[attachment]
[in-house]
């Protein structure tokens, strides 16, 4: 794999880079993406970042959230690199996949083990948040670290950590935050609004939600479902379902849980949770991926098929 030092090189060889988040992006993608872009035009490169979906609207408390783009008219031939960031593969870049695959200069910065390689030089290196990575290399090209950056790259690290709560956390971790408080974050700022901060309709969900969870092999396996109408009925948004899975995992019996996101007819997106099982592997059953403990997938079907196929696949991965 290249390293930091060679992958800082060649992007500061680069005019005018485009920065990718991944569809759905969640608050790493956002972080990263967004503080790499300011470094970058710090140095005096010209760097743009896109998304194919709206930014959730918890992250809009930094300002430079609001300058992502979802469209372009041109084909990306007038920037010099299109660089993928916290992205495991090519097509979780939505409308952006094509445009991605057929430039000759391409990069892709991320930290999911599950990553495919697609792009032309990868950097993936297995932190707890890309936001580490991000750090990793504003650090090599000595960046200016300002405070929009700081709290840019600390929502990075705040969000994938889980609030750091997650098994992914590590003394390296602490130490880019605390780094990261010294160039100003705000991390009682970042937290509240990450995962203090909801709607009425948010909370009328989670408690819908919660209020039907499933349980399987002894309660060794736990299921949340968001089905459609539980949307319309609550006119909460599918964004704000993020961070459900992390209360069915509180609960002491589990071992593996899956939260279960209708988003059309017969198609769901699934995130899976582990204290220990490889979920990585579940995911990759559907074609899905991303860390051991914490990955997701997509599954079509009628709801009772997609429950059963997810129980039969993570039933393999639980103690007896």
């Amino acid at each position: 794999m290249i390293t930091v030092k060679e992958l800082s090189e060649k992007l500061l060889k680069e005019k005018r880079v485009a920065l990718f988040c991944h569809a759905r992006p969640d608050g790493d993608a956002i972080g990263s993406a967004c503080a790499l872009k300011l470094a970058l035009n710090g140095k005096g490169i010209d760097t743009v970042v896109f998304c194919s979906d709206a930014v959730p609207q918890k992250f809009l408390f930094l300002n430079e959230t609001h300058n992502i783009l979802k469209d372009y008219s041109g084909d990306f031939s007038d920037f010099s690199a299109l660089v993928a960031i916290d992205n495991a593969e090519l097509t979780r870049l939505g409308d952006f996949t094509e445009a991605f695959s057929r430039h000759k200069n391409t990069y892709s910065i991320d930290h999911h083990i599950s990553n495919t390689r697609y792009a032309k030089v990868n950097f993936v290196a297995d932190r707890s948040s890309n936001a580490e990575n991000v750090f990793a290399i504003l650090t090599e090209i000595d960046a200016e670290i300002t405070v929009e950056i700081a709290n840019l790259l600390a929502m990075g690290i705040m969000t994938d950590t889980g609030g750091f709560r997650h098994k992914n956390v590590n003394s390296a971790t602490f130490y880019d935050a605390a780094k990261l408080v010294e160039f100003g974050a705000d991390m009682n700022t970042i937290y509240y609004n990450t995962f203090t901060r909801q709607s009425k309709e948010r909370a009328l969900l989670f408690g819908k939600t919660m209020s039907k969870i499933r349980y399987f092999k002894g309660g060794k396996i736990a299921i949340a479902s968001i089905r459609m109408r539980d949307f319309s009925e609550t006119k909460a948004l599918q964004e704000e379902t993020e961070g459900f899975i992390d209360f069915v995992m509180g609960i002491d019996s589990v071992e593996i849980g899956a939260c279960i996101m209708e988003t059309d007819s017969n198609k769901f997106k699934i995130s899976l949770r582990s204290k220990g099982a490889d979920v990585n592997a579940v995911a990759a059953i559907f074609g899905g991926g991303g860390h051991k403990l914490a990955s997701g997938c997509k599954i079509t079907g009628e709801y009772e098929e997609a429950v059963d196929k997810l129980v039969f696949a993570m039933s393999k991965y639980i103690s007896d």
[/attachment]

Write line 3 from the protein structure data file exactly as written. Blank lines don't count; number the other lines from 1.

């Amino acid at each position: 794999m290249i390293t930091v030092k060679e992958l800082s090189e060649k992007l500061l060889k680069e005019k005018r880079v485009a920065l990718f988040c991944h569809a759905r992006p969640d608050g790493d993608a956002i972080g990263s993406a967004c503080a790499l872009k300011l470094a970058l035009n710090g140095k005096g490169i010209d760097t743009v970042v896109f998304c194919s979906d709206a930014v959730p609207q918890k992250f809009l408390f930094l300002n430079e959230t609001h300058n992502i783009l979802k469209d372009y008219s041109g084909d990306f031939s007038d920037f010099s690199a299109l660089v993928a960031i916290d992205n495991a593969e090519l097509t979780r870049l939505g409308d952006f996949t094509e445009a991605f695959s057929r430039h000759k200069n391409t990069y892709s910065i991320d930290h999911h083990i599950s990553n495919t390689r697609y792009a032309k030089v990868n950097f993936v290196a297995d932190r707890s948040s890309n936001a580490e990575n991000v750090f990793a290399i504003l650090t090599e090209i000595d960046a200016e670290i300002t405070v929009e950056i700081a709290n840019l790259l600390a929502m990075g690290i705040m969000t994938d950590t889980g609030g750091f709560r997650h098994k992914n956390v590590n003394s390296a971790t602490f130490y880019d935050a605390a780094k990261l408080v010294e160039f100003g974050a705000d991390m009682n700022t970042i937290y509240y609004n990450t995962f203090t901060r909801q709607s009425k309709e948010r909370a009328l969900l989670f408690g819908k939600t919660m209020s039907k969870i499933r349980y399987f092999k002894g309660g060794k396996i736990a299921i949340a479902s968001i089905r459609m109408r539980d949307f319309s009925e609550t006119k909460a948004l599918q964004e704000e379902t993020e961070g459900f899975i992390d209360f069915v995992m509180g609960i002491d019996s589990v071992e593996i849980g899956a939260c279960i996101m209708e988003t059309d007819s017969n198609k769901f997106k699934i995130s899976l949770r582990s204290k220990g099982a490889d979920v990585n592997a579940v995911a990759a059953i559907f074609g899905g991926g991303g860390h051991k403990l914490a990955s997701g997938c997509k599954i079509t079907g009628e709801y009772e098929e997609a429950v059963d196929k997810l129980v039969f696949a993570m039933s393999k991965y639980i103690s007896d």